Shanah Tovah from the White House! This evening, Jewish communities in the United States and around the world will begin celebrating Rosh Hashanah. The High Holidays are a time of introspection and prayer, a moment to reflect on the past and offer hope for the future.
This year, Rosh Hashanah comes at a particular difficult time for many across the globe as we mourn the loss of former Israeli President and Prime Minister Shimon Peres. President Peres was an inspiring force for peace and, as President Obama reminded us at his memorial service last week, he embodied “that faith, that optimism, that belief– even when all the evidence is to the contrary -- that tomorrow can be better.”
Earlier last week, leading up to the last Rosh Hashanah of his Presidency, President Obama spoke to hundreds of rabbis nationwide in his annual pre-Rosh Hashanah conference call. And today, hours before the Jewish New Year starts, here is President Obama’s eighth and final Rosh Hashanah video greeting. In this 2016 message, the President extends his warmest wishes to you all for a sweet year full of hope, health, and happiness.
Read the transcript:
Shalom everybody, and Shana Tova. As they have for thousands of years, the High Holidays mark the beginning of a season of renewal – and also of reflection. An opportunity to start over, as well as an obligation to look back with humility.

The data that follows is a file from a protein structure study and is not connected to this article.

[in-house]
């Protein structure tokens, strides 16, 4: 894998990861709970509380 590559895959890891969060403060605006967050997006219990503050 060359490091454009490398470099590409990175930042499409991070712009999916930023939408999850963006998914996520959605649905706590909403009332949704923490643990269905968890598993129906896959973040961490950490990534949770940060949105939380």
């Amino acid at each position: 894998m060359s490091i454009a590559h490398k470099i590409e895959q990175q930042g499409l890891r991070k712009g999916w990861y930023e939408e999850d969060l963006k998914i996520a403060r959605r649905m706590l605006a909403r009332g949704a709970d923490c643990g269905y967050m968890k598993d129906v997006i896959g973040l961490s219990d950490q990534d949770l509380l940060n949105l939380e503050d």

From the moment the Book of Life is opened on Rosh Hashanah until the gates are closed at the end of Yom Kippur, Jews in the United States, Israel, and around the world will ask family, friends, and neighbors for that which only they can give: forgiveness for the ways we’ve all fallen short. It’s also a time to ask God for that which only He can give: His compassion and mercy, and His will to inscribe us for a good year.
Just as important, the Days of Awe are a time to ask of ourselves something only we can control: the strength to do better. To be better. To make the world we live in a kinder, more peaceful place. To hear in the sacred shofar blast a call from within to change.
For me personally, my last Rosh Hashanah in the White House is a chance to reflect on the great privilege I’ve had as President to work closely with the Jewish community. To speak at synagogues here in the United States and abroad. To place a private prayer in the ancient cracks of the Kotel. To retell the timeless story of the Exodus at our annual White House Seders. And to walk through Buchenwald with Elie Wiesel, meet with young Israelis in Jerusalem, and present the Medal of Freedom to Shimon Peres.
While we have accomplished much together in the last seven and a half years, much work remains – as it always does. But that’s what the Jewish New Year reminds us: that our job is never done. It’s an honor for my family to wish yours another sweet year full of hope, health, and happiness. Shanah Tovah!